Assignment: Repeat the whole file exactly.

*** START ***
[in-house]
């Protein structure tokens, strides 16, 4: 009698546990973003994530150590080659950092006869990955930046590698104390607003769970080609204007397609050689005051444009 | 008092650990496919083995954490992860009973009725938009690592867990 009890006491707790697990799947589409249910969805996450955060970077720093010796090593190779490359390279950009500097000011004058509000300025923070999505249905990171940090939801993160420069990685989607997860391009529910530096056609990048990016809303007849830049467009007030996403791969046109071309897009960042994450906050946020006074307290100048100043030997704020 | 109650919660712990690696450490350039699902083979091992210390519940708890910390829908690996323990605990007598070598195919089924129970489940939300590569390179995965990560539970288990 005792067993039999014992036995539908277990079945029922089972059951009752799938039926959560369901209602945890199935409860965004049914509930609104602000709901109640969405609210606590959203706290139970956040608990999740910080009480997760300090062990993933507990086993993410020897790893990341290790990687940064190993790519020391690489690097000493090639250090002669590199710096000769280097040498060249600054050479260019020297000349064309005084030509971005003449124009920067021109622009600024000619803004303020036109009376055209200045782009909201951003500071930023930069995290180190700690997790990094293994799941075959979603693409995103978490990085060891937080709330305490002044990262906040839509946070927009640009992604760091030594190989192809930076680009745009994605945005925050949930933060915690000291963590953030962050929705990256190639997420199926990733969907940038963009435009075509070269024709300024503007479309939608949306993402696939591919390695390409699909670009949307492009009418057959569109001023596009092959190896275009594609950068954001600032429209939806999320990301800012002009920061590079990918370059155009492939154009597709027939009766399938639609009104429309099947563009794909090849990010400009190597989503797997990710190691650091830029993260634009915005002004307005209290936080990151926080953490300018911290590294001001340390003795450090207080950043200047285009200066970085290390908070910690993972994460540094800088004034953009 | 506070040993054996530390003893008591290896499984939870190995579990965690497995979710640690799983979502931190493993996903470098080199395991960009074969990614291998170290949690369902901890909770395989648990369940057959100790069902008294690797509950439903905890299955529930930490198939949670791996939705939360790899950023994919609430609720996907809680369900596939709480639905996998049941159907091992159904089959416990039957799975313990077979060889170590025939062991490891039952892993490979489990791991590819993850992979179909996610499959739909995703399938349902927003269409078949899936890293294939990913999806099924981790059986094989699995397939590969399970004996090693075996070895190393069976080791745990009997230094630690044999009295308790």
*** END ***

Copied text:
[in-house]
């Protein structure tokens, strides 16, 4: 009698546990973003994530150590080659950092006869990955930046590698104390607003769970080609204007397609050689005051444009 | 008092650990496919083995954490992860009973009725938009690592867990 009890006491707790697990799947589409249910969805996450955060970077720093010796090593190779490359390279950009500097000011004058509000300025923070999505249905990171940090939801993160420069990685989607997860391009529910530096056609990048990016809303007849830049467009007030996403791969046109071309897009960042994450906050946020006074307290100048100043030997704020 | 109650919660712990690696450490350039699902083979091992210390519940708890910390829908690996323990605990007598070598195919089924129970489940939300590569390179995965990560539970288990 005792067993039999014992036995539908277990079945029922089972059951009752799938039926959560369901209602945890199935409860965004049914509930609104602000709901109640969405609210606590959203706290139970956040608990999740910080009480997760300090062990993933507990086993993410020897790893990341290790990687940064190993790519020391690489690097000493090639250090002669590199710096000769280097040498060249600054050479260019020297000349064309005084030509971005003449124009920067021109622009600024000619803004303020036109009376055209200045782009909201951003500071930023930069995290180190700690997790990094293994799941075959979603693409995103978490990085060891937080709330305490002044990262906040839509946070927009640009992604760091030594190989192809930076680009745009994605945005925050949930933060915690000291963590953030962050929705990256190639997420199926990733969907940038963009435009075509070269024709300024503007479309939608949306993402696939591919390695390409699909670009949307492009009418057959569109001023596009092959190896275009594609950068954001600032429209939806999320990301800012002009920061590079990918370059155009492939154009597709027939009766399938639609009104429309099947563009794909090849990010400009190597989503797997990710190691650091830029993260634009915005002004307005209290936080990151926080953490300018911290590294001001340390003795450090207080950043200047285009200066970085290390908070910690993972994460540094800088004034953009 | 506070040993054996530390003893008591290896499984939870190995579990965690497995979710640690799983979502931190493993996903470098080199395991960009074969990614291998170290949690369902901890909770395989648990369940057959100790069902008294690797509950439903905890299955529930930490198939949670791996939705939360790899950023994919609430609720996907809680369900596939709480639905996998049941159907091992159904089959416990039957799975313990077979060889170590025939062991490891039952892993490979489990791991590819993850992979179909996610499959739909995703399938349902927003269409078949899936890293294939990913999806099924981790059986094989699995397939590969399970004996090693075996070895190393069976080791745990009997230094630690044999009295308790």